Wednesday, March 2, 2011

A Proper Interface Between Canal and Community



A bicycle rack, some trees for separation, a canal, some connecting paths

Too many times, I see neighborhoods and business turn their backs on the potential of the canals that cross our city. With fences, walls, gates, and neglect, people have turned away all too often. But consider one alternative. At Chelsea's Kitchen, a neighborhood restaurant and gathering spot at 40th Street north of Camelback Road, the path along the Arizona Canal is incorporated into the experience, embraced, appreciated, and also functional. Trees, flowing water, a gravel path, open air, bright sunshine, an occupied bicycle rack, parents pulling kids in a fancy red wagon: so much better than a cement wall, a bare parking lot, and the sixteen other kinds of generic visual hell that are not this. Put this into context: these bikes are not after-thoughts, not jammed in between the bollards and the garbage cans, they are included. Look at the space in this picture, they actually have breathing room in the form of a great open canal path!


Room to ride, room to park, room to breathe, room to spin around in a silly circle dance

The native plants landscaping is also a beautiful touch. This is a proper interface between canal and community, enabling, honoring, recognizing, supporting both. With bicycles, right there at the center. Get up. Go ride.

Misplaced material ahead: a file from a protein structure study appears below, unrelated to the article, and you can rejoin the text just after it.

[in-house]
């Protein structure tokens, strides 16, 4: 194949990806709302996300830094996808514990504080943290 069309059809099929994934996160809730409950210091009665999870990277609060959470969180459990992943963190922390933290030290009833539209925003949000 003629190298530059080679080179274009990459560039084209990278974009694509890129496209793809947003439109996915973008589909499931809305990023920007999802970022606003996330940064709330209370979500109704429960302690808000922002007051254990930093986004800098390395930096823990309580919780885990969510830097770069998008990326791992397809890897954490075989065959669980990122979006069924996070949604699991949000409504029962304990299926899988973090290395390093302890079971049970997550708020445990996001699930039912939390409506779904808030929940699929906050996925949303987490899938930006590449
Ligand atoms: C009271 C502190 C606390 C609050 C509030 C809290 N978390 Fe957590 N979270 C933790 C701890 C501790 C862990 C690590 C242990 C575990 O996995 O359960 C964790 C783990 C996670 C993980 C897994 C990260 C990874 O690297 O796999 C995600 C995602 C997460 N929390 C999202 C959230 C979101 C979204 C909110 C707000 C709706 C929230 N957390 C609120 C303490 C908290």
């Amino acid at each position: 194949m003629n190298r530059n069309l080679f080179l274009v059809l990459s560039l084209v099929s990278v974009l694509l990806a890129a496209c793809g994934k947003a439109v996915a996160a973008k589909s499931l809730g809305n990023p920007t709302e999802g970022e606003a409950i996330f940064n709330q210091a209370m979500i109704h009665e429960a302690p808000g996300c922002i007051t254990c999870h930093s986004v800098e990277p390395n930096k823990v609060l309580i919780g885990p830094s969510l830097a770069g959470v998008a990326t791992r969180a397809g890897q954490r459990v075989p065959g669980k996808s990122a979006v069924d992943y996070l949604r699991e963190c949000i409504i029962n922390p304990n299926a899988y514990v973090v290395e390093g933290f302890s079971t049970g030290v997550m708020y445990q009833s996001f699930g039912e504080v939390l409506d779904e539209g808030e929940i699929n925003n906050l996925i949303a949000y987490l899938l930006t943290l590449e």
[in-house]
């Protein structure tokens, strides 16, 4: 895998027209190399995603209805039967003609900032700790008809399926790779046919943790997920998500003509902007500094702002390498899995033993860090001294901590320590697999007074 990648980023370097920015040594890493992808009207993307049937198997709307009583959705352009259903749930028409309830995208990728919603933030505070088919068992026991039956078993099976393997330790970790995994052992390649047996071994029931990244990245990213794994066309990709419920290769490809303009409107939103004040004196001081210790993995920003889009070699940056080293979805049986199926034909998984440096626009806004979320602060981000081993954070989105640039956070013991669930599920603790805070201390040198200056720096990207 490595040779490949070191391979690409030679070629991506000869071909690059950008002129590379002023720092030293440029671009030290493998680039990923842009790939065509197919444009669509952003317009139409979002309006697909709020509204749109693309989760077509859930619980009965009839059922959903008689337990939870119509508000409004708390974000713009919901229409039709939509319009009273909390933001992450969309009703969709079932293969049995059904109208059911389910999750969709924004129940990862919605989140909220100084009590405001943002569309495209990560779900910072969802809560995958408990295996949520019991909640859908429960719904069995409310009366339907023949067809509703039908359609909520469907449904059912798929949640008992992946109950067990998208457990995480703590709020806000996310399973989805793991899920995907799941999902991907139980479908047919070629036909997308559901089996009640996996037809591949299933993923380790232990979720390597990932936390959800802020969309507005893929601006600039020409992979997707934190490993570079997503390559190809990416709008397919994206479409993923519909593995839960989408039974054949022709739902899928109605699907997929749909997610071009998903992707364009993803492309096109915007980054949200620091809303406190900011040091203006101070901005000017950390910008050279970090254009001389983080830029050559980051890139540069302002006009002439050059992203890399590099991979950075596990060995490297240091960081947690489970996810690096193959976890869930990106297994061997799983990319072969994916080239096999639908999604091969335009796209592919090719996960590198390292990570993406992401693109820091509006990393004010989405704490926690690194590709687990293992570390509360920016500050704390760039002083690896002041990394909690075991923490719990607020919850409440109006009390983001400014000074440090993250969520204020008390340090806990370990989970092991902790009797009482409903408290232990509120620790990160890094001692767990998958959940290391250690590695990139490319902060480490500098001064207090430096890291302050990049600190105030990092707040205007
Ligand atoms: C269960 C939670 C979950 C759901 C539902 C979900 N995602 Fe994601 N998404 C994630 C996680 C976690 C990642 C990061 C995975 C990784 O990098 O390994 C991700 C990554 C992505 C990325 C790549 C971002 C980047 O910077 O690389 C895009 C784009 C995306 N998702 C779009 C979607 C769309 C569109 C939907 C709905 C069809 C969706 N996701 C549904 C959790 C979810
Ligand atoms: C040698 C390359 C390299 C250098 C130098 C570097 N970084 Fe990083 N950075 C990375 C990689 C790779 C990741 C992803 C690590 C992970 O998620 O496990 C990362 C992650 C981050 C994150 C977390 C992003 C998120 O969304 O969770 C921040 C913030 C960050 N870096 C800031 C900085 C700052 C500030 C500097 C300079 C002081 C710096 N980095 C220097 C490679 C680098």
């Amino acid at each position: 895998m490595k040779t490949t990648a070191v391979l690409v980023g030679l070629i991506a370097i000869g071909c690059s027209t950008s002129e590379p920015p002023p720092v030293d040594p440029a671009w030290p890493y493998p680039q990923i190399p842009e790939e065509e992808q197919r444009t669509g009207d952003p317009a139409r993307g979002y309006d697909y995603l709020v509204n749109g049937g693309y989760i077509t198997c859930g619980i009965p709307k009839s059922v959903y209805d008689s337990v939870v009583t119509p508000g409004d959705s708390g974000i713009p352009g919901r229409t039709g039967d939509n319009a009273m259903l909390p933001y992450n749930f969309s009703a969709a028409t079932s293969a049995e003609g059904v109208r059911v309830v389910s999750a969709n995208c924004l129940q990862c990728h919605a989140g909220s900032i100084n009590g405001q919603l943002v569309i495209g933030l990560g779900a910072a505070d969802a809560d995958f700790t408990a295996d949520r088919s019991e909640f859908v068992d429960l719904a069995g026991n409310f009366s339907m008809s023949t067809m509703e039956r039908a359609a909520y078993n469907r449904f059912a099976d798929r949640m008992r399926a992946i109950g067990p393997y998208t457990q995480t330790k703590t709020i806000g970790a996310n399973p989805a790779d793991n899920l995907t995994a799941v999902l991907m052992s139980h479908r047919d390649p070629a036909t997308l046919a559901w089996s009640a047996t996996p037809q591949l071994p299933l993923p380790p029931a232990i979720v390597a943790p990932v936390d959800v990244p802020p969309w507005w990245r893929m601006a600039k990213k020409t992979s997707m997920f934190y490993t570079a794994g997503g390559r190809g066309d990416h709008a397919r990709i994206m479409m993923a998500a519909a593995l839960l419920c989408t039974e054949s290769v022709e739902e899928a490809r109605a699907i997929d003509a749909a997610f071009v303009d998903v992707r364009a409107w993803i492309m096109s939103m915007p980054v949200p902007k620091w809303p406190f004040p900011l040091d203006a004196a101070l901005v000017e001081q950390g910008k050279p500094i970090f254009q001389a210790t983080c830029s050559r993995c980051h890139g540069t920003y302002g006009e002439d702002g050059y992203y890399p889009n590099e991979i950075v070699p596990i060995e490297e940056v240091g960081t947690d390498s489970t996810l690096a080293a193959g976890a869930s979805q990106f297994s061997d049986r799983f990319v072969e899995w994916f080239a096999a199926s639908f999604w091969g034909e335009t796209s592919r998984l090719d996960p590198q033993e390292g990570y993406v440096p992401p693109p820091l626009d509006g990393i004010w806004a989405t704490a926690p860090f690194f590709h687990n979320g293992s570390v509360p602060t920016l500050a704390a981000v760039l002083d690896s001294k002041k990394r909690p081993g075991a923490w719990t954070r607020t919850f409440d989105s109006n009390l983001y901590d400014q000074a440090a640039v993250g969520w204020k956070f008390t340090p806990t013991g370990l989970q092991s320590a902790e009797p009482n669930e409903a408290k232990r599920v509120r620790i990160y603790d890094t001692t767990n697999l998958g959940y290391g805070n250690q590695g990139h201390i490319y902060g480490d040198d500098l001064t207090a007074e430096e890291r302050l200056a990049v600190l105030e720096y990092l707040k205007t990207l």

5 comments:

  1. Really nice! I love it when you find neat places to stop with your bike along your ride. Hat's off to the owners of Chelsea's Kitchen for recognizing that people on bikes are looking for places to ride and places to stop in and relax with a coffee or bite to eat. In the 50's there were Drive Ins, in the 2011's (?) there are Ride Ins !

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  2. Yea, that looks like a fun place to stop for a while.

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  3. Actually, it almost looks that if you really hammered it, you might be able to jump across that canal, skipping like a rock. Well, maybe. Have you tried it and found it wasn't possible? Maybe that explains the derelict bike you posted about not so long ago...

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  4. Check out http://canalscape.org/ which aims to bring more Chelsea's Kitchen like orientations to theValleys's 180 miles of canals.

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  5. PaddyAnne, Ride ins, yes! At this time, there's not much else like this. Scottsdale Waterfront also integrates with the canal, and that's the only other one I know of along this entire canal.

    Big Oak, the food is really good, too.

    Steve, no, I haven't tried. And I believe that sort of thing is discouraged. I think it would all end in tears.

    Yuri, thanks for commenting. When the Canalscape exhibit relocated to the Community College, I rode over and wrote about it, have a look at OSG Canalscape review here. I was so pleasantly surprised when Sam Feldman himself commented on that post. I offered the tiny suggestion to direct link a PDF file of the publication, and he thought my suggestion reasonable and made it so. The "What Could Be" map by Francisco Cardona (p.10) is a favorite dreamscape of mine: it shows the canal system as a entwined network of accessibility that could be dotted with "urban hubs (of all sizes) where canals meet streets". Love it.

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